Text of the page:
Saturday, Nov. 10
Mad Camp Cabaret 33
I was going to write about the New Albany Public Library’s seventh annual Book Auction (Nov. 10, 6 p.m.) in this space, but then I stumbled across this event, and it just sounded like something LEO ought to dig into. The dozen or so folks at the Mad Camp Cabaret are putting on their 33rd variety/drag/benefit show Saturday night at the Connection Complex, and all proceeds go directly to the House of Ruth, which helps families and individuals affected by HIV/AIDS. Definitely for the 21-and-over crowd, expect raunchiness, satire, Broadway numbers and … Pat Benatar? One of the skits planned incorporates a character dressed as peanut butter and one as jelly, bumping and smearing to Benatar’s “We Belong.”
You always complain of being stuck in your stale routine. Here’s your chance to break free and support a good cause. See you there. —Sara Havens
130 S. Floyd St.
$5; 7 p.m.
SUNDAY, NOV. 11
26th Annual MERF Benefit
The Musician’s Emergency Relief Fund has been a resource for local musicians for years, and this weekend, it’s holding concerts at three nightclubs to show just how warm and fuzzy it can be.
The bashes goes down at Headliners, Jim Porter’s Good Time Emporium and Stevie Ray’s Blues Bar, and there are at least 25 reasons to go: Headlining the events are A-list mandolinist Sam Bush and John Cowan, both of whom helped kickstart the Newgrass Revival. Greg Martin of the Kentucky Headhunters, Your Black Star, Greg Foresman, Tim Krekel, Teneia Sanders Band, The Joy Unfolding with Jamie Barnes, da Mudcats, River City Blues Band, Tyrone Cotton Band, Hambone and more join in.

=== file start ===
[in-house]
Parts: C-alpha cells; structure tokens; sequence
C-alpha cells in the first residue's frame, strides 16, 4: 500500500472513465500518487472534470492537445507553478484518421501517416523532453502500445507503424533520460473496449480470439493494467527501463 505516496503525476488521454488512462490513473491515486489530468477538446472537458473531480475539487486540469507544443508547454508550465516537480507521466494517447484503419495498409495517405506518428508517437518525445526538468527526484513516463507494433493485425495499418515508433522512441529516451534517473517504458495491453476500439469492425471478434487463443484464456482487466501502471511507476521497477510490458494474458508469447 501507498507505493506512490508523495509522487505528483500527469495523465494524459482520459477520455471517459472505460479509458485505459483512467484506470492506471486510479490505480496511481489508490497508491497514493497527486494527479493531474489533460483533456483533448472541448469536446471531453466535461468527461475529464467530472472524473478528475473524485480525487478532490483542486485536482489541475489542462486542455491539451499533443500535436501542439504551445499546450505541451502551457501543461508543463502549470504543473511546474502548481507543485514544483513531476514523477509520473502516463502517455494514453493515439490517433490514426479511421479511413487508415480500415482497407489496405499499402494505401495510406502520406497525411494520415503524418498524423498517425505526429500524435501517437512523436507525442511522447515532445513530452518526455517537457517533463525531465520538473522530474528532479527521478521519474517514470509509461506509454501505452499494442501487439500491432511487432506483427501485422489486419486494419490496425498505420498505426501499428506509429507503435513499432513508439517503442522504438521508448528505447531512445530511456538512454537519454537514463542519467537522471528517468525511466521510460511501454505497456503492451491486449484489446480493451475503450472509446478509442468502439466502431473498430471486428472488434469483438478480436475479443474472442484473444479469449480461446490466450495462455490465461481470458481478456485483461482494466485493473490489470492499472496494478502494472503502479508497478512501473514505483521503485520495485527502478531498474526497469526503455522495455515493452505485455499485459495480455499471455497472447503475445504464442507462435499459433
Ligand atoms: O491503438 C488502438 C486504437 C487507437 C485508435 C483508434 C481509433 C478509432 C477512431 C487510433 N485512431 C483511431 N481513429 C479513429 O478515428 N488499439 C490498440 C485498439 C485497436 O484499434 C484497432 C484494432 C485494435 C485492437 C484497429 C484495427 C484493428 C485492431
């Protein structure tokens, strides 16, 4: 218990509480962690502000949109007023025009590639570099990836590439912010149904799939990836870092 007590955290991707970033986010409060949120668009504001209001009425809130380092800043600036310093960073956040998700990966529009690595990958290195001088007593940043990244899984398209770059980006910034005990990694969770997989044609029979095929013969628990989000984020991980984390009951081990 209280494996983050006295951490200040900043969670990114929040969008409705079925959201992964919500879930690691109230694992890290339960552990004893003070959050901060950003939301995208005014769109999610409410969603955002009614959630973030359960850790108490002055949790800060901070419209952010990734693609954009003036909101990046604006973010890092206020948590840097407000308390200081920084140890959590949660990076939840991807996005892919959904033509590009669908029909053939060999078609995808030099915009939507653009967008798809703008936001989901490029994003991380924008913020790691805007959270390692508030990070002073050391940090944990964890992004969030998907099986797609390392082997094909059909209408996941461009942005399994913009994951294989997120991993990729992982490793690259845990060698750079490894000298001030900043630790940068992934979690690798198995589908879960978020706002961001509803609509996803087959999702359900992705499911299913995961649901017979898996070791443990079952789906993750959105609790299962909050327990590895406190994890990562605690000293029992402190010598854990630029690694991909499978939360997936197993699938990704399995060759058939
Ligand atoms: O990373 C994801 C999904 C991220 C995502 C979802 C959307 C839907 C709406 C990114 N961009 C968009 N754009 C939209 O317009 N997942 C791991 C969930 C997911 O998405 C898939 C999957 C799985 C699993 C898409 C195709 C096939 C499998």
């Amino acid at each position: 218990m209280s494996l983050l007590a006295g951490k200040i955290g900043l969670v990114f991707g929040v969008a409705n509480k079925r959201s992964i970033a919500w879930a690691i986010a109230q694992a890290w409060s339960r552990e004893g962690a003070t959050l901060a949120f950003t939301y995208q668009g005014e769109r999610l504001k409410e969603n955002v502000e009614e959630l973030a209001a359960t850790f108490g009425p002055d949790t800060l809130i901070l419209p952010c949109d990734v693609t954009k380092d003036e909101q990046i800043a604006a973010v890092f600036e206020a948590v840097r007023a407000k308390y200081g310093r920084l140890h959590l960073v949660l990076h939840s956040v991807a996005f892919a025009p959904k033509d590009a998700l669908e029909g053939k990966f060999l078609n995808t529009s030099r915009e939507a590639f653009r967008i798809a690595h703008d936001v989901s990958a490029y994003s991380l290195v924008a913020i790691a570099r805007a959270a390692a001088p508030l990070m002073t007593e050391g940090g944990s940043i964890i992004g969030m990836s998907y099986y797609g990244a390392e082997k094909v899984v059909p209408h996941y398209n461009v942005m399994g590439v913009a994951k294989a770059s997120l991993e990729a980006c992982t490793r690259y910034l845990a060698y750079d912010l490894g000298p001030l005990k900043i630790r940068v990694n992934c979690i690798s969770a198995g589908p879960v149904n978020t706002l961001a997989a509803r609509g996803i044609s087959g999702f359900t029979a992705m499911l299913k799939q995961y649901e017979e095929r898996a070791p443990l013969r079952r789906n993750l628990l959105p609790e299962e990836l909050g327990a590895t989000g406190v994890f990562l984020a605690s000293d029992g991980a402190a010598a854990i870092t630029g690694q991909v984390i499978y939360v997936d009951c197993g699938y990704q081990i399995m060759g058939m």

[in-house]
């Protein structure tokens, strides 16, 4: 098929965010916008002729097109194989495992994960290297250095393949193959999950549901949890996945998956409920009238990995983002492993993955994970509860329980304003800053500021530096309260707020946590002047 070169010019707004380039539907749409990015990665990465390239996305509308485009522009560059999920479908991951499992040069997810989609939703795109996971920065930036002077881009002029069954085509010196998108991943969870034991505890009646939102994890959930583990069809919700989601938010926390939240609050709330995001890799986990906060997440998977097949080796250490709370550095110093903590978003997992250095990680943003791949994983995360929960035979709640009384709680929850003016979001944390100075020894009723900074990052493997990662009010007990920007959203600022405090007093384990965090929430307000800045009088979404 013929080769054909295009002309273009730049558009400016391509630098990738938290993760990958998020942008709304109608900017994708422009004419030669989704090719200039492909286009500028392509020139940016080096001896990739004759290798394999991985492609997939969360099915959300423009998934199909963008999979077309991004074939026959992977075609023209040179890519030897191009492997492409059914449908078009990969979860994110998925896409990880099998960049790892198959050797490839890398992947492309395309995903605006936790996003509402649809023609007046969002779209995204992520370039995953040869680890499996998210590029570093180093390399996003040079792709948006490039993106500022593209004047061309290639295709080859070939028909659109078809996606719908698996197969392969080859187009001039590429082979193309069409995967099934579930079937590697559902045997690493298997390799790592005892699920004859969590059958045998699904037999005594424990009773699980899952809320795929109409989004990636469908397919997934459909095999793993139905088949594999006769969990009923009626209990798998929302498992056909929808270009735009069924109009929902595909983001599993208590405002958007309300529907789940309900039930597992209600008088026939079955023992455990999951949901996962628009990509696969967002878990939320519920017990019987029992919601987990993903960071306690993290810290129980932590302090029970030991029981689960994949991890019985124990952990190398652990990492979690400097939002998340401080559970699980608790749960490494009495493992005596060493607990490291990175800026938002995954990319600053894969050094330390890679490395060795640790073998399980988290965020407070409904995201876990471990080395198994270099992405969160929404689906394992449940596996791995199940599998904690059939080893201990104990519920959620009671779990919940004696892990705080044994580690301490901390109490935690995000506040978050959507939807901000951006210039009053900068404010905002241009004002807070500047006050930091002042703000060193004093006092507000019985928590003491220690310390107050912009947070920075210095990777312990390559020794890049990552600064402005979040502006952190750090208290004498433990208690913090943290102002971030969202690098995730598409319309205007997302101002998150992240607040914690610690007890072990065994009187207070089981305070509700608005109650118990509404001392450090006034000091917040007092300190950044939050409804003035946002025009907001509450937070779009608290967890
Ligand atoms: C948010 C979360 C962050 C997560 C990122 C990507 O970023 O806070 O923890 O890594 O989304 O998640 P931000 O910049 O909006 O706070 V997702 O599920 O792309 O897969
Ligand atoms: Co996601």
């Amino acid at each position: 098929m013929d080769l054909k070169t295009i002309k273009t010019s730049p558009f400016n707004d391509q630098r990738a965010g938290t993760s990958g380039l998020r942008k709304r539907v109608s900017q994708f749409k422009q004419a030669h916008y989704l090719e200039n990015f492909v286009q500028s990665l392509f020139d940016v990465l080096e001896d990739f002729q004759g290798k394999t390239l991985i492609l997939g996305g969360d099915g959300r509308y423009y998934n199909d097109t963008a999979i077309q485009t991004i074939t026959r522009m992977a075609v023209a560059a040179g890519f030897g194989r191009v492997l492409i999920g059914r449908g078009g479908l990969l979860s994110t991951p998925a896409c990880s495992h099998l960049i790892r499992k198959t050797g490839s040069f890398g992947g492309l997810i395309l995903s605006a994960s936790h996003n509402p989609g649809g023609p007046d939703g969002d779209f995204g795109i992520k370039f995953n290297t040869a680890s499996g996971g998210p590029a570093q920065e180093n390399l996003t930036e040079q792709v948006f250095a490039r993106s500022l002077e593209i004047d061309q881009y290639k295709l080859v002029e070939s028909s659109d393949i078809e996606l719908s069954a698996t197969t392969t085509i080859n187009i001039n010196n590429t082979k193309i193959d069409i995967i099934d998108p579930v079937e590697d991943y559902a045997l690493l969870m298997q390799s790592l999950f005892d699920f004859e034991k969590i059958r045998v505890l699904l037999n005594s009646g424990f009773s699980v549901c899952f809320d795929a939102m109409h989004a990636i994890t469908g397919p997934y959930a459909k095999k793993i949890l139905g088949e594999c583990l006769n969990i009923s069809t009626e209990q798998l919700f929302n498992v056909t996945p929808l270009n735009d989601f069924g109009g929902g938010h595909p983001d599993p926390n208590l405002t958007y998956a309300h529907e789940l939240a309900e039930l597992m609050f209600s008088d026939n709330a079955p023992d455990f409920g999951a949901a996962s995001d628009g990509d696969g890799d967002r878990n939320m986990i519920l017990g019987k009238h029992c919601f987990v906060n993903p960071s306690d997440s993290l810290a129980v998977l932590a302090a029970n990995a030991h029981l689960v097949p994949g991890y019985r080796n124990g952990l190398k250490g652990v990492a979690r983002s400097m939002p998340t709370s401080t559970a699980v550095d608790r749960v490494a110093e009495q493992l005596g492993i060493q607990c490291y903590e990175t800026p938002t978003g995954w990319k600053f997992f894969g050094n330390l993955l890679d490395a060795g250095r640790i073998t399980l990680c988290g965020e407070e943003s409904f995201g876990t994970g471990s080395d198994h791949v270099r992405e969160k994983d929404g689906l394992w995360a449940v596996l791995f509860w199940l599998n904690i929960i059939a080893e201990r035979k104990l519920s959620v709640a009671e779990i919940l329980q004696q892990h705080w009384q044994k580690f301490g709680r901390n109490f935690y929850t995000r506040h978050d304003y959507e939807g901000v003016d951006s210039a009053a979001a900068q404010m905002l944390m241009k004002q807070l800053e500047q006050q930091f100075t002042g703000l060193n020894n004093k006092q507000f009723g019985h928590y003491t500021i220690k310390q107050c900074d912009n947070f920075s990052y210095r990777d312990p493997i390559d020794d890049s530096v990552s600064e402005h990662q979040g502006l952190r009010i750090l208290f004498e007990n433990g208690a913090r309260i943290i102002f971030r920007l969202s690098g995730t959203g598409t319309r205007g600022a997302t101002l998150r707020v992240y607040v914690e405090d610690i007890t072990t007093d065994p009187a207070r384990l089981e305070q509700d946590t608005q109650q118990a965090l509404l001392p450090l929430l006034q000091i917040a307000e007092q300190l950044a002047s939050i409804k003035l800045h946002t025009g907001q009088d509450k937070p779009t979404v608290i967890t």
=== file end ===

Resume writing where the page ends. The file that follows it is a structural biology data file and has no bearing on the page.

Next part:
The day before, Your Black Star and Hambone perform live on WFPK’s Live Lunch program, from noon to 1 p.m. As always, that event is free, first come and first seated. —Mat Herron
Headliners Music Hall
1386 Lexington Road
Jim Porter’s Goodtime Emporium
2345 Lexington Road
Stevie Ray’s Blues Bar
230 E. Main St.
$7 (adv.), $10 (door); 6 p.m.
Sunday, Nov. 11
Author, subject of ‘Moving Mountains’
Penny Loeb is an investigative reporter who took an interest in Big Coal, and Trish Bragg is a coal-country housewife who took an interest in keeping her community safe from it. Put them together and you have “Moving Mountains,” the deeply reported and affecting tale of the momentous effort Bragg and her neighbors mounted to keep potable water in their tiny West Virginia community. The pair — here on the initiative of the Davis-Putter Scholarship Fund and Kentuckians for the Commonwealth — will be joined by Kate Larken, Jason Howard, Silas House and George Ella Lyon, members of the Americana band Public Outcry. Do not miss. —Stephen George
2308 Portland Ave.
$5-$50 suggested donation; 2-4 p.m.
‘The Wedding Singer’